“In situations like war or poverty we see how deprived people have become … when it is the height of joy for a child to be given some candy…”
You know Ivan Vukovic, our live walking tour guy. From now on you will have the opportunity to read his travel diary on GoDubrovnik. Take me back to Africa is the first one and he will explain to you what is like to be in this poor country full of love and natural heritage. Imagine giving some candy to your own kids – would they be so ecstatic at this simple gift? Every day we were welcomed by children with open arms wide smiles …”
This is how the story begins for Ivan Vuković, arriving from Dubrovnik, with only one goal whilst he visited Kenya – to bring some joy and happiness to those poor, sick and abandoned children – with a smile at the end of the day as the greatest reward.
“Arriving in Africa, flying over the vastness of the dark continent, the wide desert and its dusty tracks that lead to the unknown. Then the landing at Nairobi city airport – that had been recently burnt in an attempt to cover some instance of the endemic corruption. Everywhere dust, and the sight of struggling people living day-to-day by selling all manner of things. Crime is present to such a degree that people are calling this city ‘Nairobbery’ – and then the friendly advice not to walk alone during nights.
Early the next morning I moved on to the city Nakuru, a 3 hour drive from Nairobi. During the drive I was fascinated by the scenery, by the makeshift houses and people jostling for various forms of public transport. Only 60 km separates me from what was to be my home in Subukia.
We were driving down a road such as I had seen from the plane – an experience that could be called an ‘African massage’… Those remote places are a perfect example of how there can exist a poverty beyond poverty…but then, you meet people with such wide and beautiful smiles shining on their faces. They are happy just because they had been given some soap, ointment and flour.
Every day you meet new children and hear their life stories. Children who do not have even what we consider basic living conditions such as warm water, cooked food, family home nor a hug from a parent – those are some of the thing they never heard of, let alone experienced. The children that I, together with other Croatian volunteers, were caring for, were mainly disabled, but still proud enough not to ask for help.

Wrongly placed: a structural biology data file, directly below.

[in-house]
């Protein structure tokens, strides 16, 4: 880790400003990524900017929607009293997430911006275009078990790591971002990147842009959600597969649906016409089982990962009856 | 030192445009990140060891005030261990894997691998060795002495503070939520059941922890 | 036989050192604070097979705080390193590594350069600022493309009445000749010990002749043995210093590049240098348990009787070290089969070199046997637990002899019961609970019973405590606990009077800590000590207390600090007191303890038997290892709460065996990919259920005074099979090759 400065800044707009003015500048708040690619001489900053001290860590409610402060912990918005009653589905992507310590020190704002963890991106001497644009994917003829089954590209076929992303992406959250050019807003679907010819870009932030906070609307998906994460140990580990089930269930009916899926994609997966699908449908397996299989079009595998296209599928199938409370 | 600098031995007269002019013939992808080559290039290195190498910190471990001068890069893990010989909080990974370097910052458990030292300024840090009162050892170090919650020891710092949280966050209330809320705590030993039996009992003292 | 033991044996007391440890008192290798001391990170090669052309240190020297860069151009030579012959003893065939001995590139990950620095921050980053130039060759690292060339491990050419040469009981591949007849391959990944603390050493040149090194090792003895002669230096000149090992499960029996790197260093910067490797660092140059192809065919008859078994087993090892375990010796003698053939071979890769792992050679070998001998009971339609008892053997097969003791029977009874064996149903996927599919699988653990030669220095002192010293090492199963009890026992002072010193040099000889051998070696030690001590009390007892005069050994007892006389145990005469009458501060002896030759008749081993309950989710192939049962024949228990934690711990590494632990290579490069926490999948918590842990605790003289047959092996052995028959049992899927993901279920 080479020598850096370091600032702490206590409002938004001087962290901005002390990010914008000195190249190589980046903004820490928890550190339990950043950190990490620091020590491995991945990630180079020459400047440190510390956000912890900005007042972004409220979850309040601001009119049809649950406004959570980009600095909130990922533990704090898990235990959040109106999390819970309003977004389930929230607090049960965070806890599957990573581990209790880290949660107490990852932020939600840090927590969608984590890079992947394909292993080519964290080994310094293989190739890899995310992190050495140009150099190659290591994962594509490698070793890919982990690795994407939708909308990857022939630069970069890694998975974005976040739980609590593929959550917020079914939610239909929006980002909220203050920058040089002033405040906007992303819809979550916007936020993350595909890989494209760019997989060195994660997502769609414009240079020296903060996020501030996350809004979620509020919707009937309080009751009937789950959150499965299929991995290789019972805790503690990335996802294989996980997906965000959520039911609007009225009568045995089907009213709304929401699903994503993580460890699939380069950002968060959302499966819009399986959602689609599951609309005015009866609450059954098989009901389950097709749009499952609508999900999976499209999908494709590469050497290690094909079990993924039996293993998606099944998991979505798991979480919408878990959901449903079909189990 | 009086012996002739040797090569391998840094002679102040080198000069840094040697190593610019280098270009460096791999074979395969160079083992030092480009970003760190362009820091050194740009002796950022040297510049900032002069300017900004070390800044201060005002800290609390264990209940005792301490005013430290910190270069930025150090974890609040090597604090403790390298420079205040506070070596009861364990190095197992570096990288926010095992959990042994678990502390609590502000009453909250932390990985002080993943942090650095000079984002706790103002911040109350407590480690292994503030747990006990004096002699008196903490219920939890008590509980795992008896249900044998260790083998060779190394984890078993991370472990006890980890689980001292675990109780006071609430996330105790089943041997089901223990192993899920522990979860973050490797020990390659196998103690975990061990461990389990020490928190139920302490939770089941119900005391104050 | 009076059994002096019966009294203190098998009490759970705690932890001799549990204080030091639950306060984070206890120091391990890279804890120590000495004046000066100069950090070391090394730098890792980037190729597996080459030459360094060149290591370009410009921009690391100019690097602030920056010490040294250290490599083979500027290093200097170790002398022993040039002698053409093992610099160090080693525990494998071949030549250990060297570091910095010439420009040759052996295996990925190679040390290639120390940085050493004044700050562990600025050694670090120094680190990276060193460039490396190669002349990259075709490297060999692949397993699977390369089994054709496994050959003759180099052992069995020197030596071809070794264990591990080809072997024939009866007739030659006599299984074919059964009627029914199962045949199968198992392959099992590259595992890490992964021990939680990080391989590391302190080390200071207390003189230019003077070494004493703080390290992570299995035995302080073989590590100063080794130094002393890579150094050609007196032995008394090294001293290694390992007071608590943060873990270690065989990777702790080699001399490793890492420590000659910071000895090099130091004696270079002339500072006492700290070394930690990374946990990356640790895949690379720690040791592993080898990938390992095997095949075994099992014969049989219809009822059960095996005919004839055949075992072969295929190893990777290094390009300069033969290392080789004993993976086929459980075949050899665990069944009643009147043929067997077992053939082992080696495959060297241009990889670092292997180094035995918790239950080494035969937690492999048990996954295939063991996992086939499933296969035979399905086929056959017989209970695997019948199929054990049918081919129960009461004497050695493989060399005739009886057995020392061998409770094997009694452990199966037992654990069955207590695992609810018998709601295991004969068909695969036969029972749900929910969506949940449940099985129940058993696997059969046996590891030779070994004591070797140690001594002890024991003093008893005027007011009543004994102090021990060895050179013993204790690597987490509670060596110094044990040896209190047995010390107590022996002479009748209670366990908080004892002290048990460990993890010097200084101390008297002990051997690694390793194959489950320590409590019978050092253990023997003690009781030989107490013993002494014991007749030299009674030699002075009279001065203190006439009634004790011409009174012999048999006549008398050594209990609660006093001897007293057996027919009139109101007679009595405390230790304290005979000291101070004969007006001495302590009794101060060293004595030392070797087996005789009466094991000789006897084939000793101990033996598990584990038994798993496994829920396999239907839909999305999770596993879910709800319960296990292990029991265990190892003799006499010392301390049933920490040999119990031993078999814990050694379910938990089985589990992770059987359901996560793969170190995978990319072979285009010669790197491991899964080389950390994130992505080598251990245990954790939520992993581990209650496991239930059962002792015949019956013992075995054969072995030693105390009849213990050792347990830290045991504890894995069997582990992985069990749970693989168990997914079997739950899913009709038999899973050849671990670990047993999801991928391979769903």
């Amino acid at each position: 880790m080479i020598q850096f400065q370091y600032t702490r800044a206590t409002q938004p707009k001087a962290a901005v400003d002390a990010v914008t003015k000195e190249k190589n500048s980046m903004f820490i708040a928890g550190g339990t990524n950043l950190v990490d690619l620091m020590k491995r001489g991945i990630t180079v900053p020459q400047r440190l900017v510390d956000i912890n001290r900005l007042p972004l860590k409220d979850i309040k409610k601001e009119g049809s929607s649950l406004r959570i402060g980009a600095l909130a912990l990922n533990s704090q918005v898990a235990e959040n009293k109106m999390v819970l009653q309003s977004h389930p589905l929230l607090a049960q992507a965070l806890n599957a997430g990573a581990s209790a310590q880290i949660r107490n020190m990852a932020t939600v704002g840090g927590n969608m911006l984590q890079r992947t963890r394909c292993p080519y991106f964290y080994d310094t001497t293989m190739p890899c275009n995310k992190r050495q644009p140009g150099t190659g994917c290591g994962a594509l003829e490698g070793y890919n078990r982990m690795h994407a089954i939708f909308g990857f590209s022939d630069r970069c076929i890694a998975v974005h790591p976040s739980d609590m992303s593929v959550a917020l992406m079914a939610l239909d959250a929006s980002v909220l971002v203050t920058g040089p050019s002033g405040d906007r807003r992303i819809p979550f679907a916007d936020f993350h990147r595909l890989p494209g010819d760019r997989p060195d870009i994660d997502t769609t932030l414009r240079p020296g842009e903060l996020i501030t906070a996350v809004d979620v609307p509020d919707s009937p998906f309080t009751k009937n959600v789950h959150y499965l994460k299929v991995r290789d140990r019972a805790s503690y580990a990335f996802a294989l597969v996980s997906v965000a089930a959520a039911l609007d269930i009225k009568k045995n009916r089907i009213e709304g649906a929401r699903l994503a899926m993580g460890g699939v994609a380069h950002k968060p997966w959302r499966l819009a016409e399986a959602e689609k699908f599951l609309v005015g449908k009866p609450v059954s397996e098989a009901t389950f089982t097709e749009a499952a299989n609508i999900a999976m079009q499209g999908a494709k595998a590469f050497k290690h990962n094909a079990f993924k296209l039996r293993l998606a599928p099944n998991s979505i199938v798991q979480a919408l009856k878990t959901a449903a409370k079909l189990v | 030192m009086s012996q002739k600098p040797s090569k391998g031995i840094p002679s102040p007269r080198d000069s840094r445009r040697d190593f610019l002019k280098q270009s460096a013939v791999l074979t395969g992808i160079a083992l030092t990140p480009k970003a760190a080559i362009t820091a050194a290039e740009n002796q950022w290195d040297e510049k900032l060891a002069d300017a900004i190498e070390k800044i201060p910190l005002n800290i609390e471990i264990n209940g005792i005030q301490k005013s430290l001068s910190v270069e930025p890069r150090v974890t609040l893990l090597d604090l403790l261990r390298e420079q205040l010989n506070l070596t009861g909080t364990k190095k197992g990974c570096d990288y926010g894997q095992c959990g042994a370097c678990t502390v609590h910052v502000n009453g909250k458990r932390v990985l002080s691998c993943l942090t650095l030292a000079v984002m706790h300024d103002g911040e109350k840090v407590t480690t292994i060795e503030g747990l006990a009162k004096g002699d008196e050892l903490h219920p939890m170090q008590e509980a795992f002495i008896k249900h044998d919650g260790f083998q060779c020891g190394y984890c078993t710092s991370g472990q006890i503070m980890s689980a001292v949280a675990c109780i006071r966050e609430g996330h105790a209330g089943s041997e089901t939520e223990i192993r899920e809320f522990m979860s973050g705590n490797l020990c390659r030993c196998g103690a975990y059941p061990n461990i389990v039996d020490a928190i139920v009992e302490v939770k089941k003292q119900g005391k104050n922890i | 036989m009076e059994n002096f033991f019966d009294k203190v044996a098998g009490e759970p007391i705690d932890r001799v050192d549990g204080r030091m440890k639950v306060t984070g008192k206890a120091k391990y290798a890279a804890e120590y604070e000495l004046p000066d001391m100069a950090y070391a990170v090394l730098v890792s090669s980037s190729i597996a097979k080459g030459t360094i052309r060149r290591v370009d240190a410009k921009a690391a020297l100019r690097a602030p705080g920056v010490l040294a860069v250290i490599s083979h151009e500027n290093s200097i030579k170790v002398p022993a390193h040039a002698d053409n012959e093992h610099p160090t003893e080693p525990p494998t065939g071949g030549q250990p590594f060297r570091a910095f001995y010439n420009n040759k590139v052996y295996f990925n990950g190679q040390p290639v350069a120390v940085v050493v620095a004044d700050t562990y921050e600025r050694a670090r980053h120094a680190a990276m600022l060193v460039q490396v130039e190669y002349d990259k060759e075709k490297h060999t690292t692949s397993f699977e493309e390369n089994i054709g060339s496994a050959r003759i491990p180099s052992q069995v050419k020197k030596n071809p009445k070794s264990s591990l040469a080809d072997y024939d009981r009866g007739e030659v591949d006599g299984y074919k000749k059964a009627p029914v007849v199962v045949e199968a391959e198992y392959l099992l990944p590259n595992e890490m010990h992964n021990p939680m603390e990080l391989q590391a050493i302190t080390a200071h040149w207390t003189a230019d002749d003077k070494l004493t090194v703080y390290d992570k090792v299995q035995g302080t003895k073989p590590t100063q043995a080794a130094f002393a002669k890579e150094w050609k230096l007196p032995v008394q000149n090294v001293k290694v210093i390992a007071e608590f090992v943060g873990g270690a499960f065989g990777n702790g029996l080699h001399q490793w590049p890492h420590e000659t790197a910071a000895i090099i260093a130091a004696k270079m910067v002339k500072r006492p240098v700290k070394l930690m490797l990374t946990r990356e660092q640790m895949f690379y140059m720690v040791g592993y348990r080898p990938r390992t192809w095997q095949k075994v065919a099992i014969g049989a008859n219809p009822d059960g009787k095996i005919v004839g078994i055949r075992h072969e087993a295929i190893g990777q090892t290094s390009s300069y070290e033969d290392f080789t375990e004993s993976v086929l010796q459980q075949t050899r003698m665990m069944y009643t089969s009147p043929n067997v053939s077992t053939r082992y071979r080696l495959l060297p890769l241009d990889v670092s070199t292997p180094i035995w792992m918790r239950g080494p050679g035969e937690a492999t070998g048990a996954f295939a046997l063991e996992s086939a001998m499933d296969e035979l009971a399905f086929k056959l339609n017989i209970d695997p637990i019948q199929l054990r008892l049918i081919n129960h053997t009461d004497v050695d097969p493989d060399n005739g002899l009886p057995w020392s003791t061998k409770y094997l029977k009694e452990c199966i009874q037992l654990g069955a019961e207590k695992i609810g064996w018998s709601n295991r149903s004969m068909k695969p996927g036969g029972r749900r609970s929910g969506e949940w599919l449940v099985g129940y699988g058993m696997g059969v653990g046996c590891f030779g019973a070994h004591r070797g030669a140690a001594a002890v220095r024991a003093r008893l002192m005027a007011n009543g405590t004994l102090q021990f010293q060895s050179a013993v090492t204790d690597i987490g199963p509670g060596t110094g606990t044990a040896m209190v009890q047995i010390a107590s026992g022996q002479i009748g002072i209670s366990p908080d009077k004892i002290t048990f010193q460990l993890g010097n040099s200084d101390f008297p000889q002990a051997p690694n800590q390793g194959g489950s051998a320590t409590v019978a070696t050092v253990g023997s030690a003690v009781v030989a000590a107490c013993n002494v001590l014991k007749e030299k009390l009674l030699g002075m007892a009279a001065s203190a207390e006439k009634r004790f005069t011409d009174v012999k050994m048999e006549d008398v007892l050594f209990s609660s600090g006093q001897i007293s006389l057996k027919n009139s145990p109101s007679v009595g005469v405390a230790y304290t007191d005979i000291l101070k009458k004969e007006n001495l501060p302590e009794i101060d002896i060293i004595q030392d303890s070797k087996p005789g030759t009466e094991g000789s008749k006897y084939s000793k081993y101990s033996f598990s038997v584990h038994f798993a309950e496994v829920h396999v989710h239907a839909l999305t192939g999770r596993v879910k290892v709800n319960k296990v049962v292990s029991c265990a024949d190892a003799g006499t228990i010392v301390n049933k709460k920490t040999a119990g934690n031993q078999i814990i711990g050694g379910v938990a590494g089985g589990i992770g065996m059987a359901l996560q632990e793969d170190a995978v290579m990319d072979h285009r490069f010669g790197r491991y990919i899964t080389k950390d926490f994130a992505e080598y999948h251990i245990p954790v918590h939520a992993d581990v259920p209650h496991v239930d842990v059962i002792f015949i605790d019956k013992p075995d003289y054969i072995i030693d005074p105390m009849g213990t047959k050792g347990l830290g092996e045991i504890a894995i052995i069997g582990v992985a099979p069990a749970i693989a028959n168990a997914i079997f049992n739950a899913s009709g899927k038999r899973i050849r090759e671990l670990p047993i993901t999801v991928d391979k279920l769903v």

Considered their tragic life stories: it is enough to say that some of those children were found abandoned in the bush, were the result of rape, suffered from autism. Their stories vary but they have one thing in common – always that same sadness in their eyes. And despite all the misfortune they had been through, I was fascinated to see how much they care for one another. Moreover, how much could they teach us: how to laugh for no reason, how never to give up…
African children do not experience Christmas and New Year as we do. Like everything else in their lives, it is simple in the extreme. For Christmas Eve we took only a few of the basics to one refugee camp where a many local people were living in tents as a result of tribal conflicts. A couple of the volunteers were welcomed for New Year in Mombasi – which involved 15 hours of travel to get there…and what a journey that was.
It was an ordinary motorcycle used as a taxi, but because of the bad roads you sometime end up in the bushes. And due me not taking seriously the advice about not allowing anything out of my sight, monkeys took care of it and stole our breakfast from the terrace. Literally, you turn around for a second and a monkey is watching you while eating your food!